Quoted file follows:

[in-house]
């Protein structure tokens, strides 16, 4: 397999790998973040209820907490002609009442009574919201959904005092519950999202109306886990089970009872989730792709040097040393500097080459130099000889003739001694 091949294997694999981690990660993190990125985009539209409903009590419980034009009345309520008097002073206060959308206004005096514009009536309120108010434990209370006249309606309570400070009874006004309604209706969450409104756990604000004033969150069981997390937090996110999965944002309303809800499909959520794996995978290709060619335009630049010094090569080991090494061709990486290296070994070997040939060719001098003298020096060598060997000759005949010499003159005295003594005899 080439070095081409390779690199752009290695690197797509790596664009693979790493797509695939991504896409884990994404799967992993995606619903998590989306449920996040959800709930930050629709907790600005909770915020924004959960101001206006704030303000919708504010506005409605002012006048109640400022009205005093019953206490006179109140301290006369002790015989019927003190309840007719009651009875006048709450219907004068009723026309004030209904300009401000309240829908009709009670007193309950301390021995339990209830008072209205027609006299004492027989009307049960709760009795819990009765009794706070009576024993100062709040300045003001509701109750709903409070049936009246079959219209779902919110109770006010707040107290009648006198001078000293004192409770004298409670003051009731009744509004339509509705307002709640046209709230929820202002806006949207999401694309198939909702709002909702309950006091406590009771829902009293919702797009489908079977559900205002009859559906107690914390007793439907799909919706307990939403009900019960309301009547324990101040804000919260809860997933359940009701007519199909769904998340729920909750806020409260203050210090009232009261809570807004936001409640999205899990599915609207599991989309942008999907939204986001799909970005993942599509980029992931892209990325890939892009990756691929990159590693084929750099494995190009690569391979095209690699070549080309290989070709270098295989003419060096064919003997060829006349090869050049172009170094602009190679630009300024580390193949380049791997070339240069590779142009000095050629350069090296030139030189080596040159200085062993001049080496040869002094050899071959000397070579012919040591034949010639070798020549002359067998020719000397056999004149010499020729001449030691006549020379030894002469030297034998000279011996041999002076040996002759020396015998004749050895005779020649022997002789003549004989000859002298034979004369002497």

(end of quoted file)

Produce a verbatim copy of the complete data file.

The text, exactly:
[in-house]
């Protein structure tokens, strides 16, 4: 397999790998973040209820907490002609009442009574919201959904005092519950999202109306886990089970009872989730792709040097040393500097080459130099000889003739001694 091949294997694999981690990660993190990125985009539209409903009590419980034009009345309520008097002073206060959308206004005096514009009536309120108010434990209370006249309606309570400070009874006004309604209706969450409104756990604000004033969150069981997390937090996110999965944002309303809800499909959520794996995978290709060619335009630049010094090569080991090494061709990486290296070994070997040939060719001098003298020096060598060997000759005949010499003159005295003594005899 080439070095081409390779690199752009290695690197797509790596664009693979790493797509695939991504896409884990994404799967992993995606619903998590989306449920996040959800709930930050629709907790600005909770915020924004959960101001206006704030303000919708504010506005409605002012006048109640400022009205005093019953206490006179109140301290006369002790015989019927003190309840007719009651009875006048709450219907004068009723026309004030209904300009401000309240829908009709009670007193309950301390021995339990209830008072209205027609006299004492027989009307049960709760009795819990009765009794706070009576024993100062709040300045003001509701109750709903409070049936009246079959219209779902919110109770006010707040107290009648006198001078000293004192409770004298409670003051009731009744509004339509509705307002709640046209709230929820202002806006949207999401694309198939909702709002909702309950006091406590009771829902009293919702797009489908079977559900205002009859559906107690914390007793439907799909919706307990939403009900019960309301009547324990101040804000919260809860997933359940009701007519199909769904998340729920909750806020409260203050210090009232009261809570807004936001409640999205899990599915609207599991989309942008999907939204986001799909970005993942599509980029992931892209990325890939892009990756691929990159590693084929750099494995190009690569391979095209690699070549080309290989070709270098295989003419060096064919003997060829006349090869050049172009170094602009190679630009300024580390193949380049791997070339240069590779142009000095050629350069090296030139030189080596040159200085062993001049080496040869002094050899071959000397070579012919040591034949010639070798020549002359067998020719000397056999004149010499020729001449030691006549020379030894002469030297034998000279011996041999002076040996002759020396015998004749050895005779020649022997002789003549004989000859002298034979004369002497």